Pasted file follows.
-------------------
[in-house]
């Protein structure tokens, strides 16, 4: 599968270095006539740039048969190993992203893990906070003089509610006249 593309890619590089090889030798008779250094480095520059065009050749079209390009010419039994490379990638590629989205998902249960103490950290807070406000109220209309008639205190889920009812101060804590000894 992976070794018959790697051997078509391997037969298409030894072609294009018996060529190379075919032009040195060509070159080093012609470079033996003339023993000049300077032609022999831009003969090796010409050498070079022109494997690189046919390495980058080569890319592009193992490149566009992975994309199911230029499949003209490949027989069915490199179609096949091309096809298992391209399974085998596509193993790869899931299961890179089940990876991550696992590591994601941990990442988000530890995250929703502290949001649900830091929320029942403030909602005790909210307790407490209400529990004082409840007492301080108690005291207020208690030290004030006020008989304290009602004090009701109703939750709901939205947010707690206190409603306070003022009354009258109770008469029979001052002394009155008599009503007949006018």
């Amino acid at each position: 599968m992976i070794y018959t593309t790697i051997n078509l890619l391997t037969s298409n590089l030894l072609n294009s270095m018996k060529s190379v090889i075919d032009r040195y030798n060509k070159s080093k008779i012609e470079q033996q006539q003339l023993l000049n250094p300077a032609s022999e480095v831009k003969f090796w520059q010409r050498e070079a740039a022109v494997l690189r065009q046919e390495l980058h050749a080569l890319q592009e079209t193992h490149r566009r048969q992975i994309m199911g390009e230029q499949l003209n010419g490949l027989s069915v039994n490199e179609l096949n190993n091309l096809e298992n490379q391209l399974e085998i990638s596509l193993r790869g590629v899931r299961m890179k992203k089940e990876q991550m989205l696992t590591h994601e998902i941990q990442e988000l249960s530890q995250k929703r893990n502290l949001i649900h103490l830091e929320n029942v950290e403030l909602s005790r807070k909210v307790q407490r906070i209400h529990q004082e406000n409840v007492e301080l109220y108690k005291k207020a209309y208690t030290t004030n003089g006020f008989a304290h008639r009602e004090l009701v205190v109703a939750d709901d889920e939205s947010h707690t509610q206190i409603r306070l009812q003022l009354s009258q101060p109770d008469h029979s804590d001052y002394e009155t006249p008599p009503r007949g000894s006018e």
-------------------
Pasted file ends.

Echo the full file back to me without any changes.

[in-house]
């Protein structure tokens, strides 16, 4: 599968270095006539740039048969190993992203893990906070003089509610006249 593309890619590089090889030798008779250094480095520059065009050749079209390009010419039994490379990638590629989205998902249960103490950290807070406000109220209309008639205190889920009812101060804590000894 992976070794018959790697051997078509391997037969298409030894072609294009018996060529190379075919032009040195060509070159080093012609470079033996003339023993000049300077032609022999831009003969090796010409050498070079022109494997690189046919390495980058080569890319592009193992490149566009992975994309199911230029499949003209490949027989069915490199179609096949091309096809298992391209399974085998596509193993790869899931299961890179089940990876991550696992590591994601941990990442988000530890995250929703502290949001649900830091929320029942403030909602005790909210307790407490209400529990004082409840007492301080108690005291207020208690030290004030006020008989304290009602004090009701109703939750709901939205947010707690206190409603306070003022009354009258109770008469029979001052002394009155008599009503007949006018």
């Amino acid at each position: 599968m992976i070794y018959t593309t790697i051997n078509l890619l391997t037969s298409n590089l030894l072609n294009s270095m018996k060529s190379v090889i075919d032009r040195y030798n060509k070159s080093k008779i012609e470079q033996q006539q003339l023993l000049n250094p300077a032609s022999e480095v831009k003969f090796w520059q010409r050498e070079a740039a022109v494997l690189r065009q046919e390495l980058h050749a080569l890319q592009e079209t193992h490149r566009r048969q992975i994309m199911g390009e230029q499949l003209n010419g490949l027989s069915v039994n490199e179609l096949n190993n091309l096809e298992n490379q391209l399974e085998i990638s596509l193993r790869g590629v899931r299961m890179k992203k089940e990876q991550m989205l696992t590591h994601e998902i941990q990442e988000l249960s530890q995250k929703r893990n502290l949001i649900h103490l830091e929320n029942v950290e403030l909602s005790r807070k909210v307790q407490r906070i209400h529990q004082e406000n409840v007492e301080l109220y108690k005291k207020a209309y208690t030290t004030n003089g006020f008989a304290h008639r009602e004090l009701v205190v109703a939750d709901d889920e939205s947010h707690t509610q206190i409603r306070l009812q003022l009354s009258q101060p109770d008469h029979s804590d001052y002394e009155t006249p008599p009503r007949g000894s006018e």